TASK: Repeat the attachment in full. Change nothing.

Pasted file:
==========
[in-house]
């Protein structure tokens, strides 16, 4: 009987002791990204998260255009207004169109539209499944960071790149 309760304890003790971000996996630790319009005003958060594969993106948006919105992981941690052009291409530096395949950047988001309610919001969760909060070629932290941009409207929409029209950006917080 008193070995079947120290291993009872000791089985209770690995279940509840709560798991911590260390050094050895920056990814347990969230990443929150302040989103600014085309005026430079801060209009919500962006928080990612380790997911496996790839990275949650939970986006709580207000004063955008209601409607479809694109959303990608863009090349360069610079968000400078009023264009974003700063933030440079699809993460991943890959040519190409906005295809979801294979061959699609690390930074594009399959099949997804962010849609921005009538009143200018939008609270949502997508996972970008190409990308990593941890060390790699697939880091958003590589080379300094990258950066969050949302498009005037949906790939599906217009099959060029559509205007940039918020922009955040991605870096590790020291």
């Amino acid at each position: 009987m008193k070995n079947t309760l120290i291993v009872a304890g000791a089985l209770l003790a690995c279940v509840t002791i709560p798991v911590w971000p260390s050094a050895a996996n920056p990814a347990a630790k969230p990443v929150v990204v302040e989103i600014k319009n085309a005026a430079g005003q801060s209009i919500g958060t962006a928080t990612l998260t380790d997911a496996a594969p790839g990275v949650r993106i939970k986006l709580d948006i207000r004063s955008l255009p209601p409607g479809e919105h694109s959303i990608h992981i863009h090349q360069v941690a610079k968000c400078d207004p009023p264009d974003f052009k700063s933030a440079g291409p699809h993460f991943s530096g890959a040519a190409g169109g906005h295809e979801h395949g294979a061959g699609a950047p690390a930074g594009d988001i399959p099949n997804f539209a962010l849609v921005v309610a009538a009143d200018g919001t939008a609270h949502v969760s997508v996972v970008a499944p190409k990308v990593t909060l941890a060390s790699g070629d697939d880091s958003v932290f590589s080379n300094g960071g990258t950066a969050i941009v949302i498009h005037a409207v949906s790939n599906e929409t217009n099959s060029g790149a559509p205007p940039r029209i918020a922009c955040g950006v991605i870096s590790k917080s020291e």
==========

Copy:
[in-house]
């Protein structure tokens, strides 16, 4: 009987002791990204998260255009207004169109539209499944960071790149 309760304890003790971000996996630790319009005003958060594969993106948006919105992981941690052009291409530096395949950047988001309610919001969760909060070629932290941009409207929409029209950006917080 008193070995079947120290291993009872000791089985209770690995279940509840709560798991911590260390050094050895920056990814347990969230990443929150302040989103600014085309005026430079801060209009919500962006928080990612380790997911496996790839990275949650939970986006709580207000004063955008209601409607479809694109959303990608863009090349360069610079968000400078009023264009974003700063933030440079699809993460991943890959040519190409906005295809979801294979061959699609690390930074594009399959099949997804962010849609921005009538009143200018939008609270949502997508996972970008190409990308990593941890060390790699697939880091958003590589080379300094990258950066969050949302498009005037949906790939599906217009099959060029559509205007940039918020922009955040991605870096590790020291």
């Amino acid at each position: 009987m008193k070995n079947t309760l120290i291993v009872a304890g000791a089985l209770l003790a690995c279940v509840t002791i709560p798991v911590w971000p260390s050094a050895a996996n920056p990814a347990a630790k969230p990443v929150v990204v302040e989103i600014k319009n085309a005026a430079g005003q801060s209009i919500g958060t962006a928080t990612l998260t380790d997911a496996a594969p790839g990275v949650r993106i939970k986006l709580d948006i207000r004063s955008l255009p209601p409607g479809e919105h694109s959303i990608h992981i863009h090349q360069v941690a610079k968000c400078d207004p009023p264009d974003f052009k700063s933030a440079g291409p699809h993460f991943s530096g890959a040519a190409g169109g906005h295809e979801h395949g294979a061959g699609a950047p690390a930074g594009d988001i399959p099949n997804f539209a962010l849609v921005v309610a009538a009143d200018g919001t939008a609270h949502v969760s997508v996972v970008a499944p190409k990308v990593t909060l941890a060390s790699g070629d697939d880091s958003v932290f590589s080379n300094g960071g990258t950066a969050i941009v949302i498009h005037a409207v949906s790939n599906e929409t217009n099959s060029g790149a559509p205007p940039r029209i918020a922009c955040g950006v991605i870096s590790k917080s020291e």